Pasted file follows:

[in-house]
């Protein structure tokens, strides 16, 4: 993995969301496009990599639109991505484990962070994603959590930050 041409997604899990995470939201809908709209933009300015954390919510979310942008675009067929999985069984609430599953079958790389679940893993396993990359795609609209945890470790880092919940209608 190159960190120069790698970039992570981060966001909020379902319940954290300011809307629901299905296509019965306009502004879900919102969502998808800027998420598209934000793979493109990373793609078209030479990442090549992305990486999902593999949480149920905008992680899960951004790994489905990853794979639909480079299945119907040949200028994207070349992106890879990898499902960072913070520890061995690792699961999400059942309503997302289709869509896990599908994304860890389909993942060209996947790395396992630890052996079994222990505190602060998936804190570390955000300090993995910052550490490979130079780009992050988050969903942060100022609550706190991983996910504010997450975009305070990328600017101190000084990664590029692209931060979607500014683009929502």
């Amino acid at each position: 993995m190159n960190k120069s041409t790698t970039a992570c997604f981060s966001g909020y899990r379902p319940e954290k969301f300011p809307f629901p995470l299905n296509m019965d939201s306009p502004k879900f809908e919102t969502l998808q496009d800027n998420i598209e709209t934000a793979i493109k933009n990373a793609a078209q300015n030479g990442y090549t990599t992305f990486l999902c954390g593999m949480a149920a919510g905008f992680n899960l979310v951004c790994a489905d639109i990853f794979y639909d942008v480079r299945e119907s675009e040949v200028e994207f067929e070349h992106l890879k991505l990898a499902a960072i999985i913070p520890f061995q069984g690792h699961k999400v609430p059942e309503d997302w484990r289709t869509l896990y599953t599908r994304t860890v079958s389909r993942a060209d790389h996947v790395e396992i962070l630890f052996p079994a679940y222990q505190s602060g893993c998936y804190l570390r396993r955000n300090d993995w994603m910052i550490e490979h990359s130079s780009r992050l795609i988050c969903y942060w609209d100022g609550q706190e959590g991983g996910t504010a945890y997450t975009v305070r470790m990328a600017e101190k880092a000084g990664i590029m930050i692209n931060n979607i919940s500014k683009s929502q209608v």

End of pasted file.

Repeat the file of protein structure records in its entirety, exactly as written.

[in-house]
């Protein structure tokens, strides 16, 4: 993995969301496009990599639109991505484990962070994603959590930050 041409997604899990995470939201809908709209933009300015954390919510979310942008675009067929999985069984609430599953079958790389679940893993396993990359795609609209945890470790880092919940209608 190159960190120069790698970039992570981060966001909020379902319940954290300011809307629901299905296509019965306009502004879900919102969502998808800027998420598209934000793979493109990373793609078209030479990442090549992305990486999902593999949480149920905008992680899960951004790994489905990853794979639909480079299945119907040949200028994207070349992106890879990898499902960072913070520890061995690792699961999400059942309503997302289709869509896990599908994304860890389909993942060209996947790395396992630890052996079994222990505190602060998936804190570390955000300090993995910052550490490979130079780009992050988050969903942060100022609550706190991983996910504010997450975009305070990328600017101190000084990664590029692209931060979607500014683009929502």
């Amino acid at each position: 993995m190159n960190k120069s041409t790698t970039a992570c997604f981060s966001g909020y899990r379902p319940e954290k969301f300011p809307f629901p995470l299905n296509m019965d939201s306009p502004k879900f809908e919102t969502l998808q496009d800027n998420i598209e709209t934000a793979i493109k933009n990373a793609a078209q300015n030479g990442y090549t990599t992305f990486l999902c954390g593999m949480a149920a919510g905008f992680n899960l979310v951004c790994a489905d639109i990853f794979y639909d942008v480079r299945e119907s675009e040949v200028e994207f067929e070349h992106l890879k991505l990898a499902a960072i999985i913070p520890f061995q069984g690792h699961k999400v609430p059942e309503d997302w484990r289709t869509l896990y599953t599908r994304t860890v079958s389909r993942a060209d790389h996947v790395e396992i962070l630890f052996p079994a679940y222990q505190s602060g893993c998936y804190l570390r396993r955000n300090d993995w994603m910052i550490e490979h990359s130079s780009r992050l795609i988050c969903y942060w609209d100022g609550q706190e959590g991983g996910t504010a945890y997450t975009v305070r470790m990328a600017e101190k880092a000084g990664i590029m930050i692209n931060n979607i919940s500014k683009s929502q209608v």